Skip zone: An area of poor radio communication that is too distant for ground waves and too close for sky waves.

Sky-wave propagation: The method radio waves travel through the ionosphere and back to Earth. Sometimes called skip, sky-wave propagation has a far greater range than line-of-sight and ground-wave propagation.

SOS: A Morse code call for emergency assistance.

Space station: An amateur station located more than 50 km above the Earth’s surface.

Specific absorption rate (SAR): A term that describes the rate RF energy is absorbed into the human body. Maximum permissible exposure (MPE) limits are based on whole-body SAR values.

Splatter: A type of interference to stations on nearby frequencies. Splatter occurs when a transmitter is overmodulated.

Spurious emissions: Signals from a transmitter on frequencies other than the operating frequency.

Standing-wave ratio (SWR): Sometimes called voltage standing-wave ratio (VSWR). A measure of the impedance match between the feedline and the antenna. Also, with a Transmatch in use, a measure of the match between the feedline from the transmitter and the antenna system. The system includes the Transmatch and the line to the antenna. VSWR is the ratio of maximum voltage to minimum voltage along the feedline. Also the ratio of antenna impedance to feedline impedance when the antenna is a purely resistive load.

Station grounding: Connecting all station equipment to a good Earth ground improves both safety and station performance. Sunspot cycle: The number of sunspots increases and decreases in a pre­dictable cycle that lasts about 11 years.

Sunspots: Dark spots on the surface of the sun. With a few sunspots, long-distance radio propagation is poor on the higher-frequency bands. With many sunspots, long-distance HF propagation improves.

 SWR meter: A measuring instrument that indicates when an antenna system is working well. A device used to measure SWR (see Standing-wave ratio).

Tactical call signs: Names used to identify a location or function during local emergency communications.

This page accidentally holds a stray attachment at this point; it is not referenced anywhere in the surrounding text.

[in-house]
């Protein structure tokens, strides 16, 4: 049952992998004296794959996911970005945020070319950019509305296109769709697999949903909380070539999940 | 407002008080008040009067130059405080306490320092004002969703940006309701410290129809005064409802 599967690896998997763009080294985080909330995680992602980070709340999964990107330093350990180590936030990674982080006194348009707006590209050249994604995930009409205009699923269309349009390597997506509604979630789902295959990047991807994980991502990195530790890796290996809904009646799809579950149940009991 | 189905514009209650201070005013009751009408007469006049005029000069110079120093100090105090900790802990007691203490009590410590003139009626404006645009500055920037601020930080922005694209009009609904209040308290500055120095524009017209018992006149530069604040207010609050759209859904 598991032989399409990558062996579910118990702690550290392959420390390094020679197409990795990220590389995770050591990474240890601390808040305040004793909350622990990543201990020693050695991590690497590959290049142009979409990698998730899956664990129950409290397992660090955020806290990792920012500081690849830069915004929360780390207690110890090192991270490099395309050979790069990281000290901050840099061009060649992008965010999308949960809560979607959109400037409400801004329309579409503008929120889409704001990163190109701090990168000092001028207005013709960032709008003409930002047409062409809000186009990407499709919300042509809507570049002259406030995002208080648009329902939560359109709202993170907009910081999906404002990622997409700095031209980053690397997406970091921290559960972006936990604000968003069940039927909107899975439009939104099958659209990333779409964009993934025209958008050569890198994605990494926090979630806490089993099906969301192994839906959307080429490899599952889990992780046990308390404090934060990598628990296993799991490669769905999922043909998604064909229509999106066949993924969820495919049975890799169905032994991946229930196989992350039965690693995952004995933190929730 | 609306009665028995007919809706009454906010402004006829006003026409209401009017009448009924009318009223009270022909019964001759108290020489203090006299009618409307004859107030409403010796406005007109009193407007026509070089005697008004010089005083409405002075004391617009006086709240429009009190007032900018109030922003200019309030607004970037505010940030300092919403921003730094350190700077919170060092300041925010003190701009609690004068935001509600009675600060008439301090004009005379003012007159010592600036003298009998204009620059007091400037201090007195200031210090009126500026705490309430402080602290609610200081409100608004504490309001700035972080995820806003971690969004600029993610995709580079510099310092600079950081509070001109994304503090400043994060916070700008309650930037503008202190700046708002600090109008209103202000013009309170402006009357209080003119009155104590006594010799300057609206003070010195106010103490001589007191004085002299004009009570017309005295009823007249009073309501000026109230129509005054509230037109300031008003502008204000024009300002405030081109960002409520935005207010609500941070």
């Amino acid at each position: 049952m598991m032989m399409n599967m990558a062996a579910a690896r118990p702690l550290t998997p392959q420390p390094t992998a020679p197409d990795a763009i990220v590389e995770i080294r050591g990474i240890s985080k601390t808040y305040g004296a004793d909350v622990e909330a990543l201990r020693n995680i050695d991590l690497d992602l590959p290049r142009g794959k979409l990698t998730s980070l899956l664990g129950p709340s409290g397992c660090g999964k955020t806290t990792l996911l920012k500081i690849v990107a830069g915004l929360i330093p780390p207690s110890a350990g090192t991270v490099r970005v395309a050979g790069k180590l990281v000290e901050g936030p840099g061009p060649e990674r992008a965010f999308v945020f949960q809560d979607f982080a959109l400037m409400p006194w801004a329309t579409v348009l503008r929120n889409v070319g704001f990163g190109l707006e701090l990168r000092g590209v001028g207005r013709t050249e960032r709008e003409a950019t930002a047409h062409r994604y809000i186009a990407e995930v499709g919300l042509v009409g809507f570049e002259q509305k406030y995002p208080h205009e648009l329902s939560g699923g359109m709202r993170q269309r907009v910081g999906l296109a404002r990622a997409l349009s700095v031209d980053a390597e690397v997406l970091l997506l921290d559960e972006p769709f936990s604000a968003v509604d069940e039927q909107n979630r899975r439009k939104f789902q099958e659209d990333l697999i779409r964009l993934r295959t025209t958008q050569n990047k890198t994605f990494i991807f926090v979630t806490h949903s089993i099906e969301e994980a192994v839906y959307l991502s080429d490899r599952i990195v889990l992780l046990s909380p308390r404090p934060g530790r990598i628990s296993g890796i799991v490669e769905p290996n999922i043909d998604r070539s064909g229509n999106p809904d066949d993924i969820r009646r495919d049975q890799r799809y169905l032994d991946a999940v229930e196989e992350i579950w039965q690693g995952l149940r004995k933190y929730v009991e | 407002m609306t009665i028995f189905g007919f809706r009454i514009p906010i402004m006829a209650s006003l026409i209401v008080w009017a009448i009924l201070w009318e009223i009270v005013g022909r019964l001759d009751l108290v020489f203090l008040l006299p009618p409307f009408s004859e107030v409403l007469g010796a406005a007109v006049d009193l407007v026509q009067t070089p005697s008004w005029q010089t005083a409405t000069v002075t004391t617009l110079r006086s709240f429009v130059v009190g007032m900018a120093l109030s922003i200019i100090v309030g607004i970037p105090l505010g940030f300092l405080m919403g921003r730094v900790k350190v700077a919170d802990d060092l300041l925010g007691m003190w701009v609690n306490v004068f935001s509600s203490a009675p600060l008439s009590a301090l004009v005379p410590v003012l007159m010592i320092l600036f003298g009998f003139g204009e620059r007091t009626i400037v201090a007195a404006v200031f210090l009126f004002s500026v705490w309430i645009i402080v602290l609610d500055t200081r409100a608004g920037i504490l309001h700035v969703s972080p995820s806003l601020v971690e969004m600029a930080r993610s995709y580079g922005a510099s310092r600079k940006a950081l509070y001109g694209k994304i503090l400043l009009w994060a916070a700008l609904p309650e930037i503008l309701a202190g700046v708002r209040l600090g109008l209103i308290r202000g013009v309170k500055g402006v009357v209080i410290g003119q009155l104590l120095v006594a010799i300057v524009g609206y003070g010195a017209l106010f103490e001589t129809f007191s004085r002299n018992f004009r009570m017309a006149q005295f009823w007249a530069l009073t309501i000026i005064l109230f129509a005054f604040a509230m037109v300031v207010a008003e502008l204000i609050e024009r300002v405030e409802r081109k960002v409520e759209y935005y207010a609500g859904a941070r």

Teleprinter: A machine that can convert keystrokes (typing) into electrical impulses. The teleprinter also converts the proper electrical impulses back into text. Computers have largely replaced teleprinters for amateur radiotele­type work.

Television interference (TVI): Interruption of television reception caused by another signal.

Temperature inversion: A condition in the atmosphere in which a region of cool air is trapped beneath warmer air. Temporary state of communications emergency: When a disaster disrupts normal communications in a particular area, the FCC can declare this type of emergency. Certain rules may apply for the duration of the emergency.

Terminal: An inexpensive piece of equipment used in place of a computer in a packet radio station. Third-party communications: Messages passed from one amateur to another on behalf of a third person.

Third-party communications agreement: An official understanding between the United States and another country that allows amateurs in both countries to participate in third-party communications.

Third-party participation: The way an unlicensed person can participate in amateur communications. A control operator must ensure compliance with FCC rules.

Ticket: A common name for an Amateur Radio license. Time-out timer: A device that limits the amount of time any one person can talk through a repeater.

Transceiver: A radio transmitter and receiver combined in one unit. Transmission line: The wires or cable used to connect a transmitter or receiver to an antenna. Also called a feedline.

Transmitter: A device that produces radio-frequency signals.

Troposphere: The region in the Earth’s atmosphere just above the Earth’s surface and below the ionosphere.

Tropospheric bending: When radio waves are bent in the troposphere, they return to Earth farther away than the visible horizon.

Tropospheric ducting: A type of VHF propagation that occurs when warm air overruns cold air (a temperature inversion).

Unbalanced line: A feedline with one conductor at ground potential, such as a coaxial cable.

Uncontrolled environment: Any area in which an RF signal may cause radia­tion exposure to people who may not be aware of the radiated electric and magnetic fields. The FCC generally considers members of the general public and an amateur’s neighbors to be in an uncontrolled RF radiation exposure environment to determine the maximum permissible exposure levels.

Unidentified communications or signals: Signals or radio communications in which the transmitting station’s call sign is not transmitted.

Upper sideband (USB): The common single-sideband operating mode on the 20, 17, 15, 12, and 10-meter HF amateur bands, and all the VHF and UHF bands.

Vertical antenna: A common amateur antenna, often made of metal tubing. The radiating element is vertical. Usually four or more radial elements are parallel to or on the ground.

VFO: Variable Frequency Oscillator — the circuit in a receiver or transmitter that controls the operating frequency.

Visible horizon: The most distant point you see by line of sight. Voice: Any of the several methods used by amateurs to transmit speech.

Voice communications: Hams can use several voice modes, including FM and SSB.

Wavelength: Often abbreviated l. The distance a radio wave travels in one RF cycle. The wavelength relates to frequency. Higher frequencies have shorter wavelengths.

Yagi antenna: The most popular type of amateur directional (beam) antenna. It has one driven element and one or more additional elements